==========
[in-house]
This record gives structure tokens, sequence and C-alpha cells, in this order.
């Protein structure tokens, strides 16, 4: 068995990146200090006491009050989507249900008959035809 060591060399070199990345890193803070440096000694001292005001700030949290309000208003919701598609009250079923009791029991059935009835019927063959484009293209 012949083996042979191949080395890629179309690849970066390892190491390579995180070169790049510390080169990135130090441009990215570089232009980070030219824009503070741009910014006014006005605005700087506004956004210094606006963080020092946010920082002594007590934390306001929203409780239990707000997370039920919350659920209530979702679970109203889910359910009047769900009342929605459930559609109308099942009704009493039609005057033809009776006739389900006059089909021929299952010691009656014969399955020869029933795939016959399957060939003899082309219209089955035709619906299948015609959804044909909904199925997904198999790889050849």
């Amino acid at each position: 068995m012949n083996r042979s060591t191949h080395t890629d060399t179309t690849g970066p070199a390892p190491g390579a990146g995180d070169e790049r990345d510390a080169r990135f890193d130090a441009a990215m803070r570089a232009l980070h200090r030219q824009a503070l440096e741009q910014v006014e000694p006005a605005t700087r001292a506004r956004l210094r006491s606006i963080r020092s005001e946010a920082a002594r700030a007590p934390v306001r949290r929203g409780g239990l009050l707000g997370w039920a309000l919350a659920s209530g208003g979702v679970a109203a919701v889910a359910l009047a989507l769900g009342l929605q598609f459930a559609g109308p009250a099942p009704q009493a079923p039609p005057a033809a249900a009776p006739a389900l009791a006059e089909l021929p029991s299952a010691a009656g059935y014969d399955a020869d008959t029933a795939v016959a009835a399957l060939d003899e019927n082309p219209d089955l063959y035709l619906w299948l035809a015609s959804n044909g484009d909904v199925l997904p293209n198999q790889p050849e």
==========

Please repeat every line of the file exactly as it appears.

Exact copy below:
[in-house]
This record gives structure tokens, sequence and C-alpha cells, in this order.
């Protein structure tokens, strides 16, 4: 068995990146200090006491009050989507249900008959035809 060591060399070199990345890193803070440096000694001292005001700030949290309000208003919701598609009250079923009791029991059935009835019927063959484009293209 012949083996042979191949080395890629179309690849970066390892190491390579995180070169790049510390080169990135130090441009990215570089232009980070030219824009503070741009910014006014006005605005700087506004956004210094606006963080020092946010920082002594007590934390306001929203409780239990707000997370039920919350659920209530979702679970109203889910359910009047769900009342929605459930559609109308099942009704009493039609005057033809009776006739389900006059089909021929299952010691009656014969399955020869029933795939016959399957060939003899082309219209089955035709619906299948015609959804044909909904199925997904198999790889050849």
């Amino acid at each position: 068995m012949n083996r042979s060591t191949h080395t890629d060399t179309t690849g970066p070199a390892p190491g390579a990146g995180d070169e790049r990345d510390a080169r990135f890193d130090a441009a990215m803070r570089a232009l980070h200090r030219q824009a503070l440096e741009q910014v006014e000694p006005a605005t700087r001292a506004r956004l210094r006491s606006i963080r020092s005001e946010a920082a002594r700030a007590p934390v306001r949290r929203g409780g239990l009050l707000g997370w039920a309000l919350a659920s209530g208003g979702v679970a109203a919701v889910a359910l009047a989507l769900g009342l929605q598609f459930a559609g109308p009250a099942p009704q009493a079923p039609p005057a033809a249900a009776p006739a389900l009791a006059e089909l021929p029991s299952a010691a009656g059935y014969d399955a020869d008959t029933a795939v016959a009835a399957l060939d003899e019927n082309p219209d089955l063959y035709l619906w299948l035809a015609s959804n044909g484009d909904v199925l997904p293209n198999q790889p050849e």